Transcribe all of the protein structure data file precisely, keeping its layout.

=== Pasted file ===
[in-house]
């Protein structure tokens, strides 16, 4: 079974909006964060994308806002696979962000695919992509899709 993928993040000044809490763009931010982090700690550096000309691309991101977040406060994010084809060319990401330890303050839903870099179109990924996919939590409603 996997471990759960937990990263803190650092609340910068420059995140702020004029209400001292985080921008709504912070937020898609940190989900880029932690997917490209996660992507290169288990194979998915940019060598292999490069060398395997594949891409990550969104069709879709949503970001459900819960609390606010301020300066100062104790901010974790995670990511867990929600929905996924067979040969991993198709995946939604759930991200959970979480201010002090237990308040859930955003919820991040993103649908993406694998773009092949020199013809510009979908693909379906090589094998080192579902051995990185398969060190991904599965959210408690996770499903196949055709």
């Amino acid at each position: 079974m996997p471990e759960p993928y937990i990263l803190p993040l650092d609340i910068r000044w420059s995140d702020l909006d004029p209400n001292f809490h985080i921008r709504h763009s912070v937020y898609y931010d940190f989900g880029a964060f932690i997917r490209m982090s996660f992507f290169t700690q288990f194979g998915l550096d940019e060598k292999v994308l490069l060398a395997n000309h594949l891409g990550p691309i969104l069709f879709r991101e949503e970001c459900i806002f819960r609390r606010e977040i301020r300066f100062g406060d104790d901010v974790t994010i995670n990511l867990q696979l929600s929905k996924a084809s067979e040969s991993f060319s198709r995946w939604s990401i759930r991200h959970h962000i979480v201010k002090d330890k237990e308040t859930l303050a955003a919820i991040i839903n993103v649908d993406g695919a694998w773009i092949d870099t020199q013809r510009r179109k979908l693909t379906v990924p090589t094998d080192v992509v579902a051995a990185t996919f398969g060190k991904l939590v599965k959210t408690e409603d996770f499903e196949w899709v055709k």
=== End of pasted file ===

[in-house]
């Protein structure tokens, strides 16, 4: 079974909006964060994308806002696979962000695919992509899709 993928993040000044809490763009931010982090700690550096000309691309991101977040406060994010084809060319990401330890303050839903870099179109990924996919939590409603 996997471990759960937990990263803190650092609340910068420059995140702020004029209400001292985080921008709504912070937020898609940190989900880029932690997917490209996660992507290169288990194979998915940019060598292999490069060398395997594949891409990550969104069709879709949503970001459900819960609390606010301020300066100062104790901010974790995670990511867990929600929905996924067979040969991993198709995946939604759930991200959970979480201010002090237990308040859930955003919820991040993103649908993406694998773009092949020199013809510009979908693909379906090589094998080192579902051995990185398969060190991904599965959210408690996770499903196949055709």
């Amino acid at each position: 079974m996997p471990e759960p993928y937990i990263l803190p993040l650092d609340i910068r000044w420059s995140d702020l909006d004029p209400n001292f809490h985080i921008r709504h763009s912070v937020y898609y931010d940190f989900g880029a964060f932690i997917r490209m982090s996660f992507f290169t700690q288990f194979g998915l550096d940019e060598k292999v994308l490069l060398a395997n000309h594949l891409g990550p691309i969104l069709f879709r991101e949503e970001c459900i806002f819960r609390r606010e977040i301020r300066f100062g406060d104790d901010v974790t994010i995670n990511l867990q696979l929600s929905k996924a084809s067979e040969s991993f060319s198709r995946w939604s990401i759930r991200h959970h962000i979480v201010k002090d330890k237990e308040t859930l303050a955003a919820i991040i839903n993103v649908d993406g695919a694998w773009i092949d870099t020199q013809r510009r179109k979908l693909t379906v990924p090589t094998d080192v992509v579902a051995a990185t996919f398969g060190k991904l939590v599965k959210t408690e409603d996770f499903e196949w899709v055709k």